Now if you can accept the necessity of evil’s existence, the question you may be asking yourself is, if God knew evil could happen, did He intend for us to be evil? And if that’s the case, would He be evil for holding it against us? This leads us to the third necessary question to ask.

  1. What was (and is) our role as humans?

Adam and Eve: The Fall of Man
If you attended Sunday school as a child, you may be somewhat familiar with the creation account given in the beginning of Genesis, but whether you are or not, I would recommend you read it again: Genesis chapter 1-3. You’ll need a solid understanding of what the text says (not just what you think you kind of remember what it might have said).

The Bible begins describing how God made everything that exists in this universe, including the first man, Adam, and the first woman, Eve. They lived in a garden called the “Garden of Eden.” God gave them fruit and vegetables to eat, and animals to love and care for. He gave them a law that they were forbidden to break: “And the Lord God commanded the man, saying, ‘Of every tree of the garden you may freely eat; but of the tree of the knowledge of good and evil you shall not eat, for in the day that you eat of it you shall surely die.’” Genesis 2:16-17.

Many of you know how the rest of the story goes: Satan appears as a snake and tricks Eve to try the fruit; Eve convinces Adam to try it too, and God punishes them and all future generations for their disobedience.

Though that’s true, that synopsis skips over some critical details about how the world was BEFORE the first sins of Adam and Eve (also known as the fall of man).

“Therefore, just as through one man sin entered the world, and death through sin, and thus death spread to all men, because all sinned—” Romans 5:12.

Death of humans and animals became a part of this world AFTER Adam and Eve sinned. This means that God’s original creation, and intention did not include the need for death. It also didn’t include disease or hardships. These things were the punishments upon humankind for disobeying God, detailed in Genesis 3:16-19.

Legal Justice Hammer Law Court Judge Scales

Understanding God as a judge can be a difficult thing to understand for many people, and seems to be the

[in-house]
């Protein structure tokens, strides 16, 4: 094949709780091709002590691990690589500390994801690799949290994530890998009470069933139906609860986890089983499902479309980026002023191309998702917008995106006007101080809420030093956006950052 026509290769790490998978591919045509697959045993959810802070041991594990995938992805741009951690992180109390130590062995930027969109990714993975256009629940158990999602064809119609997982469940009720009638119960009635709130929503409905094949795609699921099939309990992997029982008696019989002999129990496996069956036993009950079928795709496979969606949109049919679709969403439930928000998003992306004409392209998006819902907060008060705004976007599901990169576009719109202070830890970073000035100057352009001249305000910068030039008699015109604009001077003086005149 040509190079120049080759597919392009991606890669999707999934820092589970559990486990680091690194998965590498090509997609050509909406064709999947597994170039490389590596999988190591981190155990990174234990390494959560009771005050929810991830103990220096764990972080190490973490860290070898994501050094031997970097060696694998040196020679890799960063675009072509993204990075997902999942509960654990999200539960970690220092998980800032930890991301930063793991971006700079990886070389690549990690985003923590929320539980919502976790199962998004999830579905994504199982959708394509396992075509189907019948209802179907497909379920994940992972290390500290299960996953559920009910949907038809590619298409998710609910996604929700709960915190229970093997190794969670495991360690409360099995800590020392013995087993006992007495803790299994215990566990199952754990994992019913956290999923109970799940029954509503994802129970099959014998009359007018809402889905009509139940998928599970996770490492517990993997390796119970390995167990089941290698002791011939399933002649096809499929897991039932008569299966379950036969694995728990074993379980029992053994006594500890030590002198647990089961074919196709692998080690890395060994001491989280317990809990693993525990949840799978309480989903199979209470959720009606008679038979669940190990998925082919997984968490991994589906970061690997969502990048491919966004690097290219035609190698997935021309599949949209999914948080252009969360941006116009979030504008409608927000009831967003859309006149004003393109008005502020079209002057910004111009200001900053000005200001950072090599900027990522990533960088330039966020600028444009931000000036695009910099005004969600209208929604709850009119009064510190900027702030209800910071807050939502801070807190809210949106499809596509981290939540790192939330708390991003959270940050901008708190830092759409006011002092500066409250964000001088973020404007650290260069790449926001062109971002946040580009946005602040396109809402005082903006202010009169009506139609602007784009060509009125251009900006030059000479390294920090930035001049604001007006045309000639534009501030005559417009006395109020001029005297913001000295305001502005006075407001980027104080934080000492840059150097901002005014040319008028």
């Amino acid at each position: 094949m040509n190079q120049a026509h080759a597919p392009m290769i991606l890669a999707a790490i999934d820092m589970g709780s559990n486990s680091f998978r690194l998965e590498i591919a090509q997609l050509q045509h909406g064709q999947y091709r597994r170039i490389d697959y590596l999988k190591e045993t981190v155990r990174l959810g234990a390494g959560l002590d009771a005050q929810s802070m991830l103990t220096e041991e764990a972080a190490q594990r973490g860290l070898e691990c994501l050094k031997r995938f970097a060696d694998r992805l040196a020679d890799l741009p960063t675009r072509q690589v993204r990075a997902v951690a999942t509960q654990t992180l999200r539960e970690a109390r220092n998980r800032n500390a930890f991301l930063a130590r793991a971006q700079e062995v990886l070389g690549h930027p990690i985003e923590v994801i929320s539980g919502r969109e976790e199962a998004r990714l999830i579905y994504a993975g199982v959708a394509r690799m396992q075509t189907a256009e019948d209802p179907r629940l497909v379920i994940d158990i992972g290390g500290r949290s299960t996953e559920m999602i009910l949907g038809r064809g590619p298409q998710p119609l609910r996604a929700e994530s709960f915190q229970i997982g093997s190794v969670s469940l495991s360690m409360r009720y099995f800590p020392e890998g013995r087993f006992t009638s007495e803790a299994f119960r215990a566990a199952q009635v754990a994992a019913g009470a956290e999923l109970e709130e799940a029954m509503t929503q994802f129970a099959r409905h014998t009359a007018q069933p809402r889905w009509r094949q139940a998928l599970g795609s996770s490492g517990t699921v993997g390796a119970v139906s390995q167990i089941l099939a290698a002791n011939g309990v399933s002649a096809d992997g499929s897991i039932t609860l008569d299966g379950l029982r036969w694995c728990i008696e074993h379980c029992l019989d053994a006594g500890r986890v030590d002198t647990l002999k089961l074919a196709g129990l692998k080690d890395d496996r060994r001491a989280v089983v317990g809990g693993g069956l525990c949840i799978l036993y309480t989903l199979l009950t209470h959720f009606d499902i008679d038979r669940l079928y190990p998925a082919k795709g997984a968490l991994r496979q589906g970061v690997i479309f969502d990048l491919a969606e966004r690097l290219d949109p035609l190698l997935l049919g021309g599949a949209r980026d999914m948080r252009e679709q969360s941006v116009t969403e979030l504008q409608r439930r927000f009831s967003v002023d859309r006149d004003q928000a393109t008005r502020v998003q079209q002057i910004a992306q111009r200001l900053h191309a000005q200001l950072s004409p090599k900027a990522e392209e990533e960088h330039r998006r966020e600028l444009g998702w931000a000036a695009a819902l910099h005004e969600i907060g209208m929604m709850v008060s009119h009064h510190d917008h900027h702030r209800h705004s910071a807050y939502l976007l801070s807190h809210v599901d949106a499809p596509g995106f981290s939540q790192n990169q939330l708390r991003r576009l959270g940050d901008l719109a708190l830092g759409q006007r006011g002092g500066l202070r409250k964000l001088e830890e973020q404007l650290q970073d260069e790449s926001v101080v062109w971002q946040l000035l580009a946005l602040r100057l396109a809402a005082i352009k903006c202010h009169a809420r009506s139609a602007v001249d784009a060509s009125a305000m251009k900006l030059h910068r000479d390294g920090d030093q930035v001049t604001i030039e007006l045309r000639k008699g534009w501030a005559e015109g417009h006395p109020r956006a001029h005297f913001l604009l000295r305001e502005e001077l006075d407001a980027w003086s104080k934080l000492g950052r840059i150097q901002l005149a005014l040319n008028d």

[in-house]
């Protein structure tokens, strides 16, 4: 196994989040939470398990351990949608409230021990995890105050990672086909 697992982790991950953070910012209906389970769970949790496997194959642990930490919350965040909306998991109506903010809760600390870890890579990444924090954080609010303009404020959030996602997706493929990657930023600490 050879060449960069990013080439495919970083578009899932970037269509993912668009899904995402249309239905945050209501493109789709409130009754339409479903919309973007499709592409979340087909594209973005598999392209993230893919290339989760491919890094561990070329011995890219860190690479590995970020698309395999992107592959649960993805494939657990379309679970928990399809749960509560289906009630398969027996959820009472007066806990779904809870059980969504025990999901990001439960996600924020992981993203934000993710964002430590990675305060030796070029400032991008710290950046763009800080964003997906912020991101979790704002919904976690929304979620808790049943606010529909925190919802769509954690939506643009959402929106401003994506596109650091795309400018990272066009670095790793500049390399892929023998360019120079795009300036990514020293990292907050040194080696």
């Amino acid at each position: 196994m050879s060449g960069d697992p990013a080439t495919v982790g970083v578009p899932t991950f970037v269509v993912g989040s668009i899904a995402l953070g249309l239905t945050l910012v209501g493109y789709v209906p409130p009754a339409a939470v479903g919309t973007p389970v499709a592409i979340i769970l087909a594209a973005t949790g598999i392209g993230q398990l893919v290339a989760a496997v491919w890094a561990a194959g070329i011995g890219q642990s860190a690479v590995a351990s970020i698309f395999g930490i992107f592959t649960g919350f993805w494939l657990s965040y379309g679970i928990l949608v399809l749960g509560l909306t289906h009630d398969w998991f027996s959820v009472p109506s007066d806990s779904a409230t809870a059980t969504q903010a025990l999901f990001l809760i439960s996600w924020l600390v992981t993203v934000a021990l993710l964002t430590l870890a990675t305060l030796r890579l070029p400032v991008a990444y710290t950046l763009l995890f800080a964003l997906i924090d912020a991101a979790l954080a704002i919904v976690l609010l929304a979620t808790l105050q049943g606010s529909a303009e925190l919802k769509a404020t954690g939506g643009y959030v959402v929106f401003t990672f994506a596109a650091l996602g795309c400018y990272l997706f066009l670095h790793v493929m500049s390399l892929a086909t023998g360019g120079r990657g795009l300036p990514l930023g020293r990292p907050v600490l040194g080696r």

biggest reason why atheists believe that God is evil. Mankind creates rules and laws for people to follow, based on our best agreed upon morals. The problem is, not everyone aligns their morals to the same sources, so people disagree on what should be punishable by law, and to what degree of severity should the punishments be delivered.

God, on the other hand, is the original and ultimate creator of rules and law. He has the perfect judicial system, and judges all creation only in total fairness. We are not perfect beings, so we do not always understand God’s system, especially his punishments.

I like to think of it this way; When you were a child growing up, your parents probably gave you rules about a bed time, not eating too many sweets, obeying and respecting elders (though this rule has become less popular these days). If you broke a rule you had some kind of punishment like a time out or possibly even a dreaded spanking. When you were a child, you probably hated all of those rules, and felt like your parents were just being mean. You couldn’t fathom as a child that the motivation behind those actions came from love.

Sad, punished childThis is because, as a child, our understanding is simplistic and still developing. However, once you’ve grown up, you can look back at your younger years and appreciate the structure that helped you become a better person today, instead of a spoiled brat.

Well we’re still developing, our whole lives, and we’ll never reach the same level of understanding as God, our father in heaven. So when God has a rule in our lives that we think is Him being mean to us, it’s actually because He loves us, and wants what’s best for us, we just can’t always fathom it.

In the garden of Eden, God warned Adam and Eve that the punishment for eating from the tree of knowledge would be death, but they disobeyed anyway. God did not make them chose evil, but they chose it themselves.

We cannot escape our personal responsibility for the evil in this world. So many terrible, evil things occur every single day, and most people just shake a rebellious fist at the clouds. But it’s not God we should blame, but ourselves and the people that choose evil.

We always have a choice. This is the reward and the penalty of free will. But it’s what makes us free, and different from every other living and non-living creature on the Earth. This is why we have genuine relationships, not just instincts. Why we have a conscience, to warn us of the evil in our lives. This is why we were made; because it’s the only way we’re capable of love.

God’s not evil – We are.